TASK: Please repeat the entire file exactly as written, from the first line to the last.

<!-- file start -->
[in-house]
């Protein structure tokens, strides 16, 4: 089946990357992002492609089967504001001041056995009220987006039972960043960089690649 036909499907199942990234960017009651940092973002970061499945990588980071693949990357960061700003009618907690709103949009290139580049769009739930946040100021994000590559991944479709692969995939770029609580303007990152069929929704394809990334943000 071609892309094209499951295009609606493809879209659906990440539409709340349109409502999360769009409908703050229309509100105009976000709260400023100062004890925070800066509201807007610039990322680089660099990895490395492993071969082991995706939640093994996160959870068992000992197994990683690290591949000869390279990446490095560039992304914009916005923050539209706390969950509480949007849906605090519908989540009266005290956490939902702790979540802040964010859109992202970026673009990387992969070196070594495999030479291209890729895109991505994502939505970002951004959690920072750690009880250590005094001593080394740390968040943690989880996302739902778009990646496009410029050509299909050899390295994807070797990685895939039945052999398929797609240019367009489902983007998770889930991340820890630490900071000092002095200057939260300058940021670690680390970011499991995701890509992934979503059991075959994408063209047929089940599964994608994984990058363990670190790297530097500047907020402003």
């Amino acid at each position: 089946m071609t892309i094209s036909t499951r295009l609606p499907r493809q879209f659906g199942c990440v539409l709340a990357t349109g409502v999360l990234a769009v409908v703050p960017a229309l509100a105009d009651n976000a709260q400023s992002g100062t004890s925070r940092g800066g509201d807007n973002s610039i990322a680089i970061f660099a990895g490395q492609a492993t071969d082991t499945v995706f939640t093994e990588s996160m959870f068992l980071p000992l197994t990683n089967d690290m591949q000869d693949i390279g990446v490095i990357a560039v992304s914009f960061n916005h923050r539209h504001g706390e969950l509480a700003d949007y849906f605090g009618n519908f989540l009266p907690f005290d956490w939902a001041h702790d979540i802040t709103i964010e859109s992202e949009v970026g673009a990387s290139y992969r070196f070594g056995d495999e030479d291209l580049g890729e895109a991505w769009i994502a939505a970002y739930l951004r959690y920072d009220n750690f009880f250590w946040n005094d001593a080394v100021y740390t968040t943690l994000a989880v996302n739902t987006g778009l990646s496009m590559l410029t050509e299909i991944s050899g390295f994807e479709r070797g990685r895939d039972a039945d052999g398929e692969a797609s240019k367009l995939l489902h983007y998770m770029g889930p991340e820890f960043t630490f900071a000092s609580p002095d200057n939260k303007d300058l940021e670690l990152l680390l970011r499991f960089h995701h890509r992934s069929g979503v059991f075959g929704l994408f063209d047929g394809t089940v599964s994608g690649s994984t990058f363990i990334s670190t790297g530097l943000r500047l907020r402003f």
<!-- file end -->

[in-house]
């Protein structure tokens, strides 16, 4: 089946990357992002492609089967504001001041056995009220987006039972960043960089690649 036909499907199942990234960017009651940092973002970061499945990588980071693949990357960061700003009618907690709103949009290139580049769009739930946040100021994000590559991944479709692969995939770029609580303007990152069929929704394809990334943000 071609892309094209499951295009609606493809879209659906990440539409709340349109409502999360769009409908703050229309509100105009976000709260400023100062004890925070800066509201807007610039990322680089660099990895490395492993071969082991995706939640093994996160959870068992000992197994990683690290591949000869390279990446490095560039992304914009916005923050539209706390969950509480949007849906605090519908989540009266005290956490939902702790979540802040964010859109992202970026673009990387992969070196070594495999030479291209890729895109991505994502939505970002951004959690920072750690009880250590005094001593080394740390968040943690989880996302739902778009990646496009410029050509299909050899390295994807070797990685895939039945052999398929797609240019367009489902983007998770889930991340820890630490900071000092002095200057939260300058940021670690680390970011499991995701890509992934979503059991075959994408063209047929089940599964994608994984990058363990670190790297530097500047907020402003």
């Amino acid at each position: 089946m071609t892309i094209s036909t499951r295009l609606p499907r493809q879209f659906g199942c990440v539409l709340a990357t349109g409502v999360l990234a769009v409908v703050p960017a229309l509100a105009d009651n976000a709260q400023s992002g100062t004890s925070r940092g800066g509201d807007n973002s610039i990322a680089i970061f660099a990895g490395q492609a492993t071969d082991t499945v995706f939640t093994e990588s996160m959870f068992l980071p000992l197994t990683n089967d690290m591949q000869d693949i390279g990446v490095i990357a560039v992304s914009f960061n916005h923050r539209h504001g706390e969950l509480a700003d949007y849906f605090g009618n519908f989540l009266p907690f005290d956490w939902a001041h702790d979540i802040t709103i964010e859109s992202e949009v970026g673009a990387s290139y992969r070196f070594g056995d495999e030479d291209l580049g890729e895109a991505w769009i994502a939505a970002y739930l951004r959690y920072d009220n750690f009880f250590w946040n005094d001593a080394v100021y740390t968040t943690l994000a989880v996302n739902t987006g778009l990646s496009m590559l410029t050509e299909i991944s050899g390295f994807e479709r070797g990685r895939d039972a039945d052999g398929e692969a797609s240019k367009l995939l489902h983007y998770m770029g889930p991340e820890f960043t630490f900071a000092s609580p002095d200057n939260k303007d300058l940021e670690l990152l680390l970011r499991f960089h995701h890509r992934s069929g979503v059991f075959g929704l994408f063209d047929g394809t089940v599964s994608g690649s994984t990058f363990i990334s670190t790297g530097l943000r500047l907020r402003f």